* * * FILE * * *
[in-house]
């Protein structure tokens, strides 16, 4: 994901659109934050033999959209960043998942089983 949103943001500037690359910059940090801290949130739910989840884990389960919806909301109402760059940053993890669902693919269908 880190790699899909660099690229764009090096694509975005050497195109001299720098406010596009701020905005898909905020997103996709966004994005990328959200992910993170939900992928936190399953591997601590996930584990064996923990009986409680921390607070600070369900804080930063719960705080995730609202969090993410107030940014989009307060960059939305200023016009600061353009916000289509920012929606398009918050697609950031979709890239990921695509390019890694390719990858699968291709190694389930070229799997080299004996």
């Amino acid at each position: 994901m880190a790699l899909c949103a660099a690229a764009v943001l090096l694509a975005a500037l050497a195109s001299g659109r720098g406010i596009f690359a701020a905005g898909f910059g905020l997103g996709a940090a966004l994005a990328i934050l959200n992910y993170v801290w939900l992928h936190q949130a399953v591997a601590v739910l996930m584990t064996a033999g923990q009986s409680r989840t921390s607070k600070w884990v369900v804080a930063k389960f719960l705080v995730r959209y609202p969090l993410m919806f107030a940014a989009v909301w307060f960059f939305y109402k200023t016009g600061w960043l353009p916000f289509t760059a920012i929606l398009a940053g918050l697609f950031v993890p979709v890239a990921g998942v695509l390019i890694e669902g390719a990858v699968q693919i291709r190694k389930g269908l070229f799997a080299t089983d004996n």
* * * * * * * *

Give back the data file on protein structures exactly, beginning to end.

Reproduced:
[in-house]
């Protein structure tokens, strides 16, 4: 994901659109934050033999959209960043998942089983 949103943001500037690359910059940090801290949130739910989840884990389960919806909301109402760059940053993890669902693919269908 880190790699899909660099690229764009090096694509975005050497195109001299720098406010596009701020905005898909905020997103996709966004994005990328959200992910993170939900992928936190399953591997601590996930584990064996923990009986409680921390607070600070369900804080930063719960705080995730609202969090993410107030940014989009307060960059939305200023016009600061353009916000289509920012929606398009918050697609950031979709890239990921695509390019890694390719990858699968291709190694389930070229799997080299004996």
């Amino acid at each position: 994901m880190a790699l899909c949103a660099a690229a764009v943001l090096l694509a975005a500037l050497a195109s001299g659109r720098g406010i596009f690359a701020a905005g898909f910059g905020l997103g996709a940090a966004l994005a990328i934050l959200n992910y993170v801290w939900l992928h936190q949130a399953v591997a601590v739910l996930m584990t064996a033999g923990q009986s409680r989840t921390s607070k600070w884990v369900v804080a930063k389960f719960l705080v995730r959209y609202p969090l993410m919806f107030a940014a989009v909301w307060f960059f939305y109402k200023t016009g600061w960043l353009p916000f289509t760059a920012i929606l398009a940053g918050l697609f950031v993890p979709v890239a990921g998942v695509l390019i890694e669902g390719a990858v699968q693919i291709r190694k389930g269908l070229f799997a080299t089983d004996n």